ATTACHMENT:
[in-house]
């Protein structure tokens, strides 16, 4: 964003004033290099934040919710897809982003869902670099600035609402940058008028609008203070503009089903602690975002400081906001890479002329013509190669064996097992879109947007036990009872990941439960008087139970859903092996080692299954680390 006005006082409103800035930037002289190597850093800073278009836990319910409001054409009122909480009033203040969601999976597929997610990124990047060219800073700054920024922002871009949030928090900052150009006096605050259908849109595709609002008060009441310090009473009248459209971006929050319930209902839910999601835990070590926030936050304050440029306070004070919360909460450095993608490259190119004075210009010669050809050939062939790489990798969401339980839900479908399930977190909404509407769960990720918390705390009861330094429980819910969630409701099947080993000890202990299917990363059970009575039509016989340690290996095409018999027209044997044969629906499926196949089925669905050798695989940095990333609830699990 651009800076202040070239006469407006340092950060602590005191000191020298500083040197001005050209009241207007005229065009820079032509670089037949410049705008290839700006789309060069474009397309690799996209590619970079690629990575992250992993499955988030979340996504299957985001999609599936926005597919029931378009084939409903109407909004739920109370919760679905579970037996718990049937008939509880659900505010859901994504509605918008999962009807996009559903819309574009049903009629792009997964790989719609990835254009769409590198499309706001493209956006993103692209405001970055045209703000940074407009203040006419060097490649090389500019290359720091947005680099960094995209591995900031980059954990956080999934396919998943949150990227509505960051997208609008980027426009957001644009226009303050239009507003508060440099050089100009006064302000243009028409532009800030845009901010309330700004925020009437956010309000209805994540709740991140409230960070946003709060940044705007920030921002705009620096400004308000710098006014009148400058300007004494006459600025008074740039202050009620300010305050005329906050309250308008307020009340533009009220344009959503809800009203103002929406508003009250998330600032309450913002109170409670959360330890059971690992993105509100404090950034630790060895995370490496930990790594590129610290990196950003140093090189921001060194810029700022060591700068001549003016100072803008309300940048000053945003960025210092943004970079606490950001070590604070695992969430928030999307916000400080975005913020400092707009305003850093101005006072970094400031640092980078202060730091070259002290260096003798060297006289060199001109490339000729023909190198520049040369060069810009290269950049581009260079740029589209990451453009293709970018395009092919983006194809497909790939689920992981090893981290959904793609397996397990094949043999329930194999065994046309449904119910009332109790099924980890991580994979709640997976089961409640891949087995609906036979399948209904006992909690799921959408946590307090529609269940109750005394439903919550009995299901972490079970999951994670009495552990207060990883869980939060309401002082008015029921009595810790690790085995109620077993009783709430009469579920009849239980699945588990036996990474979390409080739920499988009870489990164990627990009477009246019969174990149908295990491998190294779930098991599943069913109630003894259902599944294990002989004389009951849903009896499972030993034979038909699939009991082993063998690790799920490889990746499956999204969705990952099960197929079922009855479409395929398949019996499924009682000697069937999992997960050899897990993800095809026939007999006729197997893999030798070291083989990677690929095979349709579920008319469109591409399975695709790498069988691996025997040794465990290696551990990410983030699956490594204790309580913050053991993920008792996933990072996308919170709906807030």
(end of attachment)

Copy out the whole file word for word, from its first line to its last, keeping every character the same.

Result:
[in-house]
């Protein structure tokens, strides 16, 4: 964003004033290099934040919710897809982003869902670099600035609402940058008028609008203070503009089903602690975002400081906001890479002329013509190669064996097992879109947007036990009872990941439960008087139970859903092996080692299954680390 006005006082409103800035930037002289190597850093800073278009836990319910409001054409009122909480009033203040969601999976597929997610990124990047060219800073700054920024922002871009949030928090900052150009006096605050259908849109595709609002008060009441310090009473009248459209971006929050319930209902839910999601835990070590926030936050304050440029306070004070919360909460450095993608490259190119004075210009010669050809050939062939790489990798969401339980839900479908399930977190909404509407769960990720918390705390009861330094429980819910969630409701099947080993000890202990299917990363059970009575039509016989340690290996095409018999027209044997044969629906499926196949089925669905050798695989940095990333609830699990 651009800076202040070239006469407006340092950060602590005191000191020298500083040197001005050209009241207007005229065009820079032509670089037949410049705008290839700006789309060069474009397309690799996209590619970079690629990575992250992993499955988030979340996504299957985001999609599936926005597919029931378009084939409903109407909004739920109370919760679905579970037996718990049937008939509880659900505010859901994504509605918008999962009807996009559903819309574009049903009629792009997964790989719609990835254009769409590198499309706001493209956006993103692209405001970055045209703000940074407009203040006419060097490649090389500019290359720091947005680099960094995209591995900031980059954990956080999934396919998943949150990227509505960051997208609008980027426009957001644009226009303050239009507003508060440099050089100009006064302000243009028409532009800030845009901010309330700004925020009437956010309000209805994540709740991140409230960070946003709060940044705007920030921002705009620096400004308000710098006014009148400058300007004494006459600025008074740039202050009620300010305050005329906050309250308008307020009340533009009220344009959503809800009203103002929406508003009250998330600032309450913002109170409670959360330890059971690992993105509100404090950034630790060895995370490496930990790594590129610290990196950003140093090189921001060194810029700022060591700068001549003016100072803008309300940048000053945003960025210092943004970079606490950001070590604070695992969430928030999307916000400080975005913020400092707009305003850093101005006072970094400031640092980078202060730091070259002290260096003798060297006289060199001109490339000729023909190198520049040369060069810009290269950049581009260079740029589209990451453009293709970018395009092919983006194809497909790939689920992981090893981290959904793609397996397990094949043999329930194999065994046309449904119910009332109790099924980890991580994979709640997976089961409640891949087995609906036979399948209904006992909690799921959408946590307090529609269940109750005394439903919550009995299901972490079970999951994670009495552990207060990883869980939060309401002082008015029921009595810790690790085995109620077993009783709430009469579920009849239980699945588990036996990474979390409080739920499988009870489990164990627990009477009246019969174990149908295990491998190294779930098991599943069913109630003894259902599944294990002989004389009951849903009896499972030993034979038909699939009991082993063998690790799920490889990746499956999204969705990952099960197929079922009855479409395929398949019996499924009682000697069937999992997960050899897990993800095809026939007999006729197997893999030798070291083989990677690929095979349709579920008319469109591409399975695709790498069988691996025997040794465990290696551990990410983030699956490594204790309580913050053991993920008792996933990072996308919170709906807030």